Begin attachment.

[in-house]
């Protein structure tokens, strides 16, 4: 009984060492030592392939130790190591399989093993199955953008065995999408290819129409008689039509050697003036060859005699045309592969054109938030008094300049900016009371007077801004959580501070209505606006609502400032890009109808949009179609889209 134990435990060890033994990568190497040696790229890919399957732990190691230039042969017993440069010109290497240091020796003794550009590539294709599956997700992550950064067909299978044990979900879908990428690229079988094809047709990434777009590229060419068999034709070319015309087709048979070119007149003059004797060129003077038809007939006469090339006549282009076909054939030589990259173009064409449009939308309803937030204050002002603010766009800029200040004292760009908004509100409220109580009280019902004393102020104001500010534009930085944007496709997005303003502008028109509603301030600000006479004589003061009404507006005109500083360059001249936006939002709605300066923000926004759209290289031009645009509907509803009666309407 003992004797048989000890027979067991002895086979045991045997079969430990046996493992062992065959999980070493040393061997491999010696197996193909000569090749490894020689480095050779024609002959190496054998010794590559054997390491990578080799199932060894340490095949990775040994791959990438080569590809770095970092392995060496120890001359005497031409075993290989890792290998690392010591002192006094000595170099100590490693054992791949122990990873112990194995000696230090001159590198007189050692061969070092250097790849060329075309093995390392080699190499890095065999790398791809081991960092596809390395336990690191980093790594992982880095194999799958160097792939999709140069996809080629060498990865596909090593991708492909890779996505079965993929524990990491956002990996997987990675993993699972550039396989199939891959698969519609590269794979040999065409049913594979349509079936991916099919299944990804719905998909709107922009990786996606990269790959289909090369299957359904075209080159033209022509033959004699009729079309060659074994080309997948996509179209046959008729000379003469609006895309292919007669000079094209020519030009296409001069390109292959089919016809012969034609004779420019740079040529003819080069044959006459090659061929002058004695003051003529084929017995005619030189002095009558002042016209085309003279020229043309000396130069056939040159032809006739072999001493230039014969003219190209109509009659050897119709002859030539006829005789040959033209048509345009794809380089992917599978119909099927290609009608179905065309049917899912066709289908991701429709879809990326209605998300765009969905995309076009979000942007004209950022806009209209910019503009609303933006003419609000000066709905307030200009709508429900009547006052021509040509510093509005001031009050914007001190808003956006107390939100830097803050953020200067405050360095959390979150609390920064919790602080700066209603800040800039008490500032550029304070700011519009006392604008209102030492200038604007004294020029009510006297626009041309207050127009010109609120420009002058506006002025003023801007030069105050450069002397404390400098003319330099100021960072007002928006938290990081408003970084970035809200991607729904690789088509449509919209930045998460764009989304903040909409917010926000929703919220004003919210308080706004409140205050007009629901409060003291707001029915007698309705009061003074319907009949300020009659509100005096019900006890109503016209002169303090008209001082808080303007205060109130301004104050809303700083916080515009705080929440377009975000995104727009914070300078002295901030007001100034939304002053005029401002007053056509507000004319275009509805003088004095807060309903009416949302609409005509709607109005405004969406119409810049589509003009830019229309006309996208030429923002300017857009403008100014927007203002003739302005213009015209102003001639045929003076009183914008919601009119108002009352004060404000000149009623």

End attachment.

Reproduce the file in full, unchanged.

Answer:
[in-house]
């Protein structure tokens, strides 16, 4: 009984060492030592392939130790190591399989093993199955953008065995999408290819129409008689039509050697003036060859005699045309592969054109938030008094300049900016009371007077801004959580501070209505606006609502400032890009109808949009179609889209 134990435990060890033994990568190497040696790229890919399957732990190691230039042969017993440069010109290497240091020796003794550009590539294709599956997700992550950064067909299978044990979900879908990428690229079988094809047709990434777009590229060419068999034709070319015309087709048979070119007149003059004797060129003077038809007939006469090339006549282009076909054939030589990259173009064409449009939308309803937030204050002002603010766009800029200040004292760009908004509100409220109580009280019902004393102020104001500010534009930085944007496709997005303003502008028109509603301030600000006479004589003061009404507006005109500083360059001249936006939002709605300066923000926004759209290289031009645009509907509803009666309407 003992004797048989000890027979067991002895086979045991045997079969430990046996493992062992065959999980070493040393061997491999010696197996193909000569090749490894020689480095050779024609002959190496054998010794590559054997390491990578080799199932060894340490095949990775040994791959990438080569590809770095970092392995060496120890001359005497031409075993290989890792290998690392010591002192006094000595170099100590490693054992791949122990990873112990194995000696230090001159590198007189050692061969070092250097790849060329075309093995390392080699190499890095065999790398791809081991960092596809390395336990690191980093790594992982880095194999799958160097792939999709140069996809080629060498990865596909090593991708492909890779996505079965993929524990990491956002990996997987990675993993699972550039396989199939891959698969519609590269794979040999065409049913594979349509079936991916099919299944990804719905998909709107922009990786996606990269790959289909090369299957359904075209080159033209022509033959004699009729079309060659074994080309997948996509179209046959008729000379003469609006895309292919007669000079094209020519030009296409001069390109292959089919016809012969034609004779420019740079040529003819080069044959006459090659061929002058004695003051003529084929017995005619030189002095009558002042016209085309003279020229043309000396130069056939040159032809006739072999001493230039014969003219190209109509009659050897119709002859030539006829005789040959033209048509345009794809380089992917599978119909099927290609009608179905065309049917899912066709289908991701429709879809990326209605998300765009969905995309076009979000942007004209950022806009209209910019503009609303933006003419609000000066709905307030200009709508429900009547006052021509040509510093509005001031009050914007001190808003956006107390939100830097803050953020200067405050360095959390979150609390920064919790602080700066209603800040800039008490500032550029304070700011519009006392604008209102030492200038604007004294020029009510006297626009041309207050127009010109609120420009002058506006002025003023801007030069105050450069002397404390400098003319330099100021960072007002928006938290990081408003970084970035809200991607729904690789088509449509919209930045998460764009989304903040909409917010926000929703919220004003919210308080706004409140205050007009629901409060003291707001029915007698309705009061003074319907009949300020009659509100005096019900006890109503016209002169303090008209001082808080303007205060109130301004104050809303700083916080515009705080929440377009975000995104727009914070300078002295901030007001100034939304002053005029401002007053056509507000004319275009509805003088004095807060309903009416949302609409005509709607109005405004969406119409810049589509003009830019229309006309996208030429923002300017857009403008100014927007203002003739302005213009015209102003001639045929003076009183914008919601009119108002009352004060404000000149009623």